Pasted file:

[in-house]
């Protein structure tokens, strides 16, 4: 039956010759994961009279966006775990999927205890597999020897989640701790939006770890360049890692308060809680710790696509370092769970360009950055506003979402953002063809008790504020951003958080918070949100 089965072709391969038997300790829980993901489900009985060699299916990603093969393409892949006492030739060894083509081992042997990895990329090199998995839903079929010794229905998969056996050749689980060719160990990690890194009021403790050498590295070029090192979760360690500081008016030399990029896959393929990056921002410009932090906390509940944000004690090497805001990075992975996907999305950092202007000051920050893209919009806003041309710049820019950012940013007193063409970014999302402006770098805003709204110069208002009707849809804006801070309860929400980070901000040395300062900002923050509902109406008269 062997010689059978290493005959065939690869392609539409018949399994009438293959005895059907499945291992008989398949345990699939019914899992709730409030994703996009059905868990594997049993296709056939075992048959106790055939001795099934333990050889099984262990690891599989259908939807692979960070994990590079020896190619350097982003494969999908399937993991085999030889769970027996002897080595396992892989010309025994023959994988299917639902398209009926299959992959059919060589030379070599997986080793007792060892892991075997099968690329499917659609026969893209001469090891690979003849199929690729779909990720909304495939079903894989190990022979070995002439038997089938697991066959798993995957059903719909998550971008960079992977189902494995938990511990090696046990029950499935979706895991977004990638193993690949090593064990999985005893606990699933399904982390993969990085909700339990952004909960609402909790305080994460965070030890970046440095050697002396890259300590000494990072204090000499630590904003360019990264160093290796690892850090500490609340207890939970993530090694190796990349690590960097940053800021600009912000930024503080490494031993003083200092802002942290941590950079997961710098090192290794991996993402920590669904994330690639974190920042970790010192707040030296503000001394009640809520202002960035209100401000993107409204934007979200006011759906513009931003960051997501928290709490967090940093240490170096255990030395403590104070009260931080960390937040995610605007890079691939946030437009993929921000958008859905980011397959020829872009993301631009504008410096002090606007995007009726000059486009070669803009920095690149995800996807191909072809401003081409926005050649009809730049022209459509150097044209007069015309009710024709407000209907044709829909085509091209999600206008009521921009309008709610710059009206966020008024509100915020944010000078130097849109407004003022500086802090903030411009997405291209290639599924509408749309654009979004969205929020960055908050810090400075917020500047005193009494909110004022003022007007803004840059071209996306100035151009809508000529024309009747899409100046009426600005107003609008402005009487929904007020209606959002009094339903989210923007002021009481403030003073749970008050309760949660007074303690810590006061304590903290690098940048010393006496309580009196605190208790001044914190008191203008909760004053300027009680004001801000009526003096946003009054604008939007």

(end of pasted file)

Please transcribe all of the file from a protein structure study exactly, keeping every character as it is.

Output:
[in-house]
């Protein structure tokens, strides 16, 4: 039956010759994961009279966006775990999927205890597999020897989640701790939006770890360049890692308060809680710790696509370092769970360009950055506003979402953002063809008790504020951003958080918070949100 089965072709391969038997300790829980993901489900009985060699299916990603093969393409892949006492030739060894083509081992042997990895990329090199998995839903079929010794229905998969056996050749689980060719160990990690890194009021403790050498590295070029090192979760360690500081008016030399990029896959393929990056921002410009932090906390509940944000004690090497805001990075992975996907999305950092202007000051920050893209919009806003041309710049820019950012940013007193063409970014999302402006770098805003709204110069208002009707849809804006801070309860929400980070901000040395300062900002923050509902109406008269 062997010689059978290493005959065939690869392609539409018949399994009438293959005895059907499945291992008989398949345990699939019914899992709730409030994703996009059905868990594997049993296709056939075992048959106790055939001795099934333990050889099984262990690891599989259908939807692979960070994990590079020896190619350097982003494969999908399937993991085999030889769970027996002897080595396992892989010309025994023959994988299917639902398209009926299959992959059919060589030379070599997986080793007792060892892991075997099968690329499917659609026969893209001469090891690979003849199929690729779909990720909304495939079903894989190990022979070995002439038997089938697991066959798993995957059903719909998550971008960079992977189902494995938990511990090696046990029950499935979706895991977004990638193993690949090593064990999985005893606990699933399904982390993969990085909700339990952004909960609402909790305080994460965070030890970046440095050697002396890259300590000494990072204090000499630590904003360019990264160093290796690892850090500490609340207890939970993530090694190796990349690590960097940053800021600009912000930024503080490494031993003083200092802002942290941590950079997961710098090192290794991996993402920590669904994330690639974190920042970790010192707040030296503000001394009640809520202002960035209100401000993107409204934007979200006011759906513009931003960051997501928290709490967090940093240490170096255990030395403590104070009260931080960390937040995610605007890079691939946030437009993929921000958008859905980011397959020829872009993301631009504008410096002090606007995007009726000059486009070669803009920095690149995800996807191909072809401003081409926005050649009809730049022209459509150097044209007069015309009710024709407000209907044709829909085509091209999600206008009521921009309008709610710059009206966020008024509100915020944010000078130097849109407004003022500086802090903030411009997405291209290639599924509408749309654009979004969205929020960055908050810090400075917020500047005193009494909110004022003022007007803004840059071209996306100035151009809508000529024309009747899409100046009426600005107003609008402005009487929904007020209606959002009094339903989210923007002021009481403030003073749970008050309760949660007074303690810590006061304590903290690098940048010393006496309580009196605190208790001044914190008191203008909760004053300027009680004001801000009526003096946003009054604008939007």